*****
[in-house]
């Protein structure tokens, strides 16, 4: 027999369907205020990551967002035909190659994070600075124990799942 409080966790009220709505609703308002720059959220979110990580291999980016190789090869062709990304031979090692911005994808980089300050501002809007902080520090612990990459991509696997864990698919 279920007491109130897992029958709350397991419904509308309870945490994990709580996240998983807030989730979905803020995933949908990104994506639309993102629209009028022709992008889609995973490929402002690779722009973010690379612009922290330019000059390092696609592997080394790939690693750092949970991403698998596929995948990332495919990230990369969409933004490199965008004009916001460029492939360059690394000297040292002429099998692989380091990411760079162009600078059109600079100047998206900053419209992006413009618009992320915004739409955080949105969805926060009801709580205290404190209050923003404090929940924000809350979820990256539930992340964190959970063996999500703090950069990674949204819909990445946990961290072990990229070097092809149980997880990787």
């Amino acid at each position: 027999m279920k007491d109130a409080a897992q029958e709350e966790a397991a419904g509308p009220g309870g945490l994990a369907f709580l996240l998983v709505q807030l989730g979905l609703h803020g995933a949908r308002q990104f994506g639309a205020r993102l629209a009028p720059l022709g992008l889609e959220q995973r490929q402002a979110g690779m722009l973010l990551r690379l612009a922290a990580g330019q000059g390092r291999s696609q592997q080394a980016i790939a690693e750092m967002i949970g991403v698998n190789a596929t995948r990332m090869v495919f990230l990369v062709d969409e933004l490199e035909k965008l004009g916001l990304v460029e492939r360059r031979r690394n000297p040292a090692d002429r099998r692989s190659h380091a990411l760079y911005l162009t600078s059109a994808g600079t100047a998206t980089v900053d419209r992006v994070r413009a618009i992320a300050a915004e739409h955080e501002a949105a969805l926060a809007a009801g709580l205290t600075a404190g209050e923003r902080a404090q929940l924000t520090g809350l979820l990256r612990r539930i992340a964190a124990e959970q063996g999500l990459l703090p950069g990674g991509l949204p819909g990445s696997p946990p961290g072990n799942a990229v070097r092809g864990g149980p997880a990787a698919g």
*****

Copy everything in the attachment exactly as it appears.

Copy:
[in-house]
């Protein structure tokens, strides 16, 4: 027999369907205020990551967002035909190659994070600075124990799942 409080966790009220709505609703308002720059959220979110990580291999980016190789090869062709990304031979090692911005994808980089300050501002809007902080520090612990990459991509696997864990698919 279920007491109130897992029958709350397991419904509308309870945490994990709580996240998983807030989730979905803020995933949908990104994506639309993102629209009028022709992008889609995973490929402002690779722009973010690379612009922290330019000059390092696609592997080394790939690693750092949970991403698998596929995948990332495919990230990369969409933004490199965008004009916001460029492939360059690394000297040292002429099998692989380091990411760079162009600078059109600079100047998206900053419209992006413009618009992320915004739409955080949105969805926060009801709580205290404190209050923003404090929940924000809350979820990256539930992340964190959970063996999500703090950069990674949204819909990445946990961290072990990229070097092809149980997880990787």
């Amino acid at each position: 027999m279920k007491d109130a409080a897992q029958e709350e966790a397991a419904g509308p009220g309870g945490l994990a369907f709580l996240l998983v709505q807030l989730g979905l609703h803020g995933a949908r308002q990104f994506g639309a205020r993102l629209a009028p720059l022709g992008l889609e959220q995973r490929q402002a979110g690779m722009l973010l990551r690379l612009a922290a990580g330019q000059g390092r291999s696609q592997q080394a980016i790939a690693e750092m967002i949970g991403v698998n190789a596929t995948r990332m090869v495919f990230l990369v062709d969409e933004l490199e035909k965008l004009g916001l990304v460029e492939r360059r031979r690394n000297p040292a090692d002429r099998r692989s190659h380091a990411l760079y911005l162009t600078s059109a994808g600079t100047a998206t980089v900053d419209r992006v994070r413009a618009i992320a300050a915004e739409h955080e501002a949105a969805l926060a809007a009801g709580l205290t600075a404190g209050e923003r902080a404090q929940l924000t520090g809350l979820l990256r612990r539930i992340a964190a124990e959970q063996g999500l990459l703090p950069g990674g991509l949204p819909g990445s696997p946990p961290g072990n799942a990229v070097r092809g864990g149980p997880a990787a698919g």